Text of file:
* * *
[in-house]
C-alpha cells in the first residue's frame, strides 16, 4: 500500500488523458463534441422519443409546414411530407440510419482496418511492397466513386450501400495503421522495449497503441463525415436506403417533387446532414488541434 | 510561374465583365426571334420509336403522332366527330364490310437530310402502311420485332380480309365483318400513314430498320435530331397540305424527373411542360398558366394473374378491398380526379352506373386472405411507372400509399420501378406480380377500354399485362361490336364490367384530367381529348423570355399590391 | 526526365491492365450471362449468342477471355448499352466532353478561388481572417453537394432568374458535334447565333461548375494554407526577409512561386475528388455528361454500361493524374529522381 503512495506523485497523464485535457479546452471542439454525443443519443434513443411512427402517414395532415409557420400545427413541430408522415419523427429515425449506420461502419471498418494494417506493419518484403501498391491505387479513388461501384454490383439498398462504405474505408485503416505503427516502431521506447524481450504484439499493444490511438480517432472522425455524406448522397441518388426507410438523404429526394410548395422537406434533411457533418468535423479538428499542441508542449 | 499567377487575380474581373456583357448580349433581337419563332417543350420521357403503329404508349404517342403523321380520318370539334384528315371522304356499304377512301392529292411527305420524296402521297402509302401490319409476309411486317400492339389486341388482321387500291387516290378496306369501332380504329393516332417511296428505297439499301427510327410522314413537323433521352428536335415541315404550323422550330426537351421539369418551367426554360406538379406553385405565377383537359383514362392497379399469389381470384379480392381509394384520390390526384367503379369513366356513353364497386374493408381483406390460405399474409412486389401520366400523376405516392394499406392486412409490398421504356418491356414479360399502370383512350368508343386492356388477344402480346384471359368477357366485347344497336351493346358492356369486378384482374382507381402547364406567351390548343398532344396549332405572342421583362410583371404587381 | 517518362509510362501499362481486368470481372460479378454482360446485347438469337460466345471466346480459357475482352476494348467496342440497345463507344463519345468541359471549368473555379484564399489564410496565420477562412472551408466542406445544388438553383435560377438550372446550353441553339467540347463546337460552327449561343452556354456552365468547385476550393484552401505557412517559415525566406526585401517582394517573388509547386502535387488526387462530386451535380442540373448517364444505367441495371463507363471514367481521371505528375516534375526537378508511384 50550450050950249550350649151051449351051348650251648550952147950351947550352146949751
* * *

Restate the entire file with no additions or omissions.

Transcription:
[in-house]
C-alpha cells in the first residue's frame, strides 16, 4: 500500500488523458463534441422519443409546414411530407440510419482496418511492397466513386450501400495503421522495449497503441463525415436506403417533387446532414488541434 | 510561374465583365426571334420509336403522332366527330364490310437530310402502311420485332380480309365483318400513314430498320435530331397540305424527373411542360398558366394473374378491398380526379352506373386472405411507372400509399420501378406480380377500354399485362361490336364490367384530367381529348423570355399590391 | 526526365491492365450471362449468342477471355448499352466532353478561388481572417453537394432568374458535334447565333461548375494554407526577409512561386475528388455528361454500361493524374529522381 503512495506523485497523464485535457479546452471542439454525443443519443434513443411512427402517414395532415409557420400545427413541430408522415419523427429515425449506420461502419471498418494494417506493419518484403501498391491505387479513388461501384454490383439498398462504405474505408485503416505503427516502431521506447524481450504484439499493444490511438480517432472522425455524406448522397441518388426507410438523404429526394410548395422537406434533411457533418468535423479538428499542441508542449 | 499567377487575380474581373456583357448580349433581337419563332417543350420521357403503329404508349404517342403523321380520318370539334384528315371522304356499304377512301392529292411527305420524296402521297402509302401490319409476309411486317400492339389486341388482321387500291387516290378496306369501332380504329393516332417511296428505297439499301427510327410522314413537323433521352428536335415541315404550323422550330426537351421539369418551367426554360406538379406553385405565377383537359383514362392497379399469389381470384379480392381509394384520390390526384367503379369513366356513353364497386374493408381483406390460405399474409412486389401520366400523376405516392394499406392486412409490398421504356418491356414479360399502370383512350368508343386492356388477344402480346384471359368477357366485347344497336351493346358492356369486378384482374382507381402547364406567351390548343398532344396549332405572342421583362410583371404587381 | 517518362509510362501499362481486368470481372460479378454482360446485347438469337460466345471466346480459357475482352476494348467496342440497345463507344463519345468541359471549368473555379484564399489564410496565420477562412472551408466542406445544388438553383435560377438550372446550353441553339467540347463546337460552327449561343452556354456552365468547385476550393484552401505557412517559415525566406526585401517582394517573388509547386502535387488526387462530386451535380442540373448517364444505367441495371463507363471514367481521371505528375516534375526537378508511384 50550450050950249550350649151051449351051348650251648550952147950351947550352146949751